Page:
EDWARD C. NOLAN
Master Teacher, UTeach Program
Towson University

There are five instructional shifts that schools and districts have begun to use across North America.

The first shift is that students provide strategies rather than learning them from the teacher. It’s not the teacher initiating the strategy and then supporting the students using the strategy—it’s the students doing the thinking first.

What happens when the students don’t come up with the strategy that the teacher has planned for and knows is needed to help support the students in achieving their learning goal? This is where we bring up the second shift, what we call the “as-if strategy,” where the teacher says, “I heard a student say…” In that case, the students connect to the presented strategy even though it’s not a student doing the presenting. The idea is discussed as one that comes from the students.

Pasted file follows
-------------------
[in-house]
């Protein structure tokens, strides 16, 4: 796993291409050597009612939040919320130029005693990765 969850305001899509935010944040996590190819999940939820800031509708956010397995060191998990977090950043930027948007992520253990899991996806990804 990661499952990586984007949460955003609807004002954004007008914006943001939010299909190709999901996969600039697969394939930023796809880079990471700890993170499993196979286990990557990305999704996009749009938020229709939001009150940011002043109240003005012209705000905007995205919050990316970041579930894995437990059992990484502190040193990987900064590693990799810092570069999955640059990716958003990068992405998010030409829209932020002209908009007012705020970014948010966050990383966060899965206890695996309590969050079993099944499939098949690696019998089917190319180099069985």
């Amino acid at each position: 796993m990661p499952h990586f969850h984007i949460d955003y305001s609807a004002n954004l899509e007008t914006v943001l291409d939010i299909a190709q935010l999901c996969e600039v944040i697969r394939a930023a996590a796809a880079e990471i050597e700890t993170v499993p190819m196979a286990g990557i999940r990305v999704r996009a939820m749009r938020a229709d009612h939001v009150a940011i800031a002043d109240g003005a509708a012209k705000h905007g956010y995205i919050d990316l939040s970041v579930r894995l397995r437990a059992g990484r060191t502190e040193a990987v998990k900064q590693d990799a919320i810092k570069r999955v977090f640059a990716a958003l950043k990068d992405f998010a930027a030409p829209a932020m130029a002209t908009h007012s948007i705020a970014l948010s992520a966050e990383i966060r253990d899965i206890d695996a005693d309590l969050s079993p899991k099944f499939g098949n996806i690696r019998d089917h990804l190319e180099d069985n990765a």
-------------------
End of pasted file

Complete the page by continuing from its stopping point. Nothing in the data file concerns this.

The third shift that we look for when we observe classroom instruction is for students to create the context. Imagine providing an expression or equation and asking students to create a context that aligns to that numeric or algebraic representation. That can be a struggle for some students, and this is where the TQE process is critical for teachers to have planned out what questions they’re going to ask, and to anticipate what evidence they are going to collect and how they’re going to use that evidence in order to make sense of student learning.